Numbers 5:14 And the spirit of jealousy come upon him, and he be jealous of his wife, and she be defiled: or if the spirit of jealousy come upon him, and he be jealous of his wife, and she be not defiled:

Numbers 5:15 Then shall the man bring his wife unto the priest, and he shall bring her offering for her, the tenth part of an ephah of barley meal; he shall pour no oil upon it, nor put frankincense thereon; for it is an offering of jealousy, an offering of memorial, bringing iniquity to remembrance.

Numbers 5:16 And the priest shall bring her near, and set her before the LORD:

Numbers 5:17 And the priest shall take holy water in an earthen vessel; and of the dust that is in the floor of the tabernacle the priest shall take, and put it into the water:

Numbers 5:18 And the priest shall set the woman before the LORD, and uncover the woman’s head, and put the offering of memorial in her hands, which is the jealousy offering: and the priest shall have in his hand the bitter water that causeth the curse:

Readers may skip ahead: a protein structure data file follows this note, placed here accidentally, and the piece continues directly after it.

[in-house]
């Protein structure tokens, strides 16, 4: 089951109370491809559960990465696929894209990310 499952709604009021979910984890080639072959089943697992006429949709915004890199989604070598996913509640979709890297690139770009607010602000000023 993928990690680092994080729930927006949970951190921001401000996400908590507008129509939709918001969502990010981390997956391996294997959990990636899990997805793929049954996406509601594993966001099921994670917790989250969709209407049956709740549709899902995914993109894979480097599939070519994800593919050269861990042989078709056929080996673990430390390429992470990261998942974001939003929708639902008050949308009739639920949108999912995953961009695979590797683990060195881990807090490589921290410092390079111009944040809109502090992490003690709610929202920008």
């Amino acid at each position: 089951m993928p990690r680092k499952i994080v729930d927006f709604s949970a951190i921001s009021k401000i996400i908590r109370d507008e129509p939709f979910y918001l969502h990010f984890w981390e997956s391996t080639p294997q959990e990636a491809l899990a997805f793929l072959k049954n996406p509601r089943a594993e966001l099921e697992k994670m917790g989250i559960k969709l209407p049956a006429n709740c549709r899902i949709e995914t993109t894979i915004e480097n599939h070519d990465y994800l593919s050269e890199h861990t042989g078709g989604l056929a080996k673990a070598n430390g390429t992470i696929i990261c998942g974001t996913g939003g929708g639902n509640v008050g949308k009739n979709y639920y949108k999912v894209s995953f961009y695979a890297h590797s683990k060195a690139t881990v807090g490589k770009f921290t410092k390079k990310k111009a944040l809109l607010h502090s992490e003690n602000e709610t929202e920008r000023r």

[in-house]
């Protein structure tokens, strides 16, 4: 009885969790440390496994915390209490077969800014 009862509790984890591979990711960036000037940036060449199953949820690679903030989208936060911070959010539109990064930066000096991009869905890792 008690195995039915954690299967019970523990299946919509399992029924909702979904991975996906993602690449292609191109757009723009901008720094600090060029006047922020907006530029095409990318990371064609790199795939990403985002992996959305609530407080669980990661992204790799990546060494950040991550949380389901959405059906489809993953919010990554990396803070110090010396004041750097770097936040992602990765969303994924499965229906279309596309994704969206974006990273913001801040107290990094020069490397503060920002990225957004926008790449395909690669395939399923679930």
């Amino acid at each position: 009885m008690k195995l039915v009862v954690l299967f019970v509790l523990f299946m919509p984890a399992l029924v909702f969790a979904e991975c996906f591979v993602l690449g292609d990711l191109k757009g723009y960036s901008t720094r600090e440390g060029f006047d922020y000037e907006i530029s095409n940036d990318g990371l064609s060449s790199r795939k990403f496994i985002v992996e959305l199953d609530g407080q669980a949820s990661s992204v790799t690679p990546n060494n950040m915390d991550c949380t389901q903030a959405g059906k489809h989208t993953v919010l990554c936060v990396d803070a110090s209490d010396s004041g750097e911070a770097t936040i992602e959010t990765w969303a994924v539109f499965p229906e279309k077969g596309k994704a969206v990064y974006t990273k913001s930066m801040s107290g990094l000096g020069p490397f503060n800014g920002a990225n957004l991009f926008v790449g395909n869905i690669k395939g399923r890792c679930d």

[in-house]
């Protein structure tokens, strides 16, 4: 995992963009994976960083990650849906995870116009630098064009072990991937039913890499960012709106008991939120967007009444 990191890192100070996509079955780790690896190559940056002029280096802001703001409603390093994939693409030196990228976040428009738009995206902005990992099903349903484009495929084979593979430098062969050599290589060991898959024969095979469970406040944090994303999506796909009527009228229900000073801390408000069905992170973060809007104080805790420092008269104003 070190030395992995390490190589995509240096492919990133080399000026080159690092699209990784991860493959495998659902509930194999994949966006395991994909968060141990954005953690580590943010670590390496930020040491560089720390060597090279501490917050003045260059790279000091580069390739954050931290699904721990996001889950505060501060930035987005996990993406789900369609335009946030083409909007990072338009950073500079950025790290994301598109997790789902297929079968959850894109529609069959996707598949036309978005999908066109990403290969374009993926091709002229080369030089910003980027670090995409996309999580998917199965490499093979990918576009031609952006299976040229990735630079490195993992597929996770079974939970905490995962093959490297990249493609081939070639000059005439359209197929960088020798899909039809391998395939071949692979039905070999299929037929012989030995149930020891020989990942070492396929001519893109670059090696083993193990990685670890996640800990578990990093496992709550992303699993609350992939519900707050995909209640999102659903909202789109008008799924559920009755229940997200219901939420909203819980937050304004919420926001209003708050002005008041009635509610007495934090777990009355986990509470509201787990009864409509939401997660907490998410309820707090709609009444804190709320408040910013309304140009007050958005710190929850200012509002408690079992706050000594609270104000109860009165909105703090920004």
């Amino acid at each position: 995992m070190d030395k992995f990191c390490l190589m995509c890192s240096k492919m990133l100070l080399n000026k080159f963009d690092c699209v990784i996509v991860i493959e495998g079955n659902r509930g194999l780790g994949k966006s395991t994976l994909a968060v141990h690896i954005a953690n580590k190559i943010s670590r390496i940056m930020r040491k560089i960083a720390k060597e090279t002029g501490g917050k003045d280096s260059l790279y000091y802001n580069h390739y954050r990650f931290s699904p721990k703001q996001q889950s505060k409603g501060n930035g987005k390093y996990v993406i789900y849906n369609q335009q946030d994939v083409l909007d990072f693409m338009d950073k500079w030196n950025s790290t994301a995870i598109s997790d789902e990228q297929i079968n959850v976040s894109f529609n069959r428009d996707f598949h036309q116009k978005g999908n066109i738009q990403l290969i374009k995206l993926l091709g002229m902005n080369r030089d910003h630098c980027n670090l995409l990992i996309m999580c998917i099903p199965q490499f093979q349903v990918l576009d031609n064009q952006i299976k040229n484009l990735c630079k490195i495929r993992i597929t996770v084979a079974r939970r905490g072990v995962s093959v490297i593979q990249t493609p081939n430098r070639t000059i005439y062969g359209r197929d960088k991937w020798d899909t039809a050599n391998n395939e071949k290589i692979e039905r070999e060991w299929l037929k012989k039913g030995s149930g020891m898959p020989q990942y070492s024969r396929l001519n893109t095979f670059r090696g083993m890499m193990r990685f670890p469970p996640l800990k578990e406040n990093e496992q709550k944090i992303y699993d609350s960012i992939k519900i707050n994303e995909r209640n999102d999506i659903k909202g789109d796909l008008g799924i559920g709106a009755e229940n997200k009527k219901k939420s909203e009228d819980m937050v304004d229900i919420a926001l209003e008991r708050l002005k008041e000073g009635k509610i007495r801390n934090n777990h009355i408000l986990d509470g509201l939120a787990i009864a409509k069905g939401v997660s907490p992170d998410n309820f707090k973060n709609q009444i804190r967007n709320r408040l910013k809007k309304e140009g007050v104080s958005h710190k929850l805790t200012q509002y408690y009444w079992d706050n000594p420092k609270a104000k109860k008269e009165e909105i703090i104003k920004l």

Numbers 5:19 And the priest shall charge her by an oath, and say unto the woman, If no man have lain with thee, and if thou hast not gone aside to uncleanness with another instead of thy husband, be thou free from this bitter water that causeth the curse:

Numbers 5:20 But if thou hast gone aside to another instead of thy husband, and if thou be defiled, and some man have lain with thee beside thine husband:

Numbers 5:21 Then the priest shall charge the woman with an oath of cursing, and the priest shall say unto the woman, The LORD make thee a curse and an oath among thy people, when the LORD doth make thy thigh to rot, and thy belly to swell;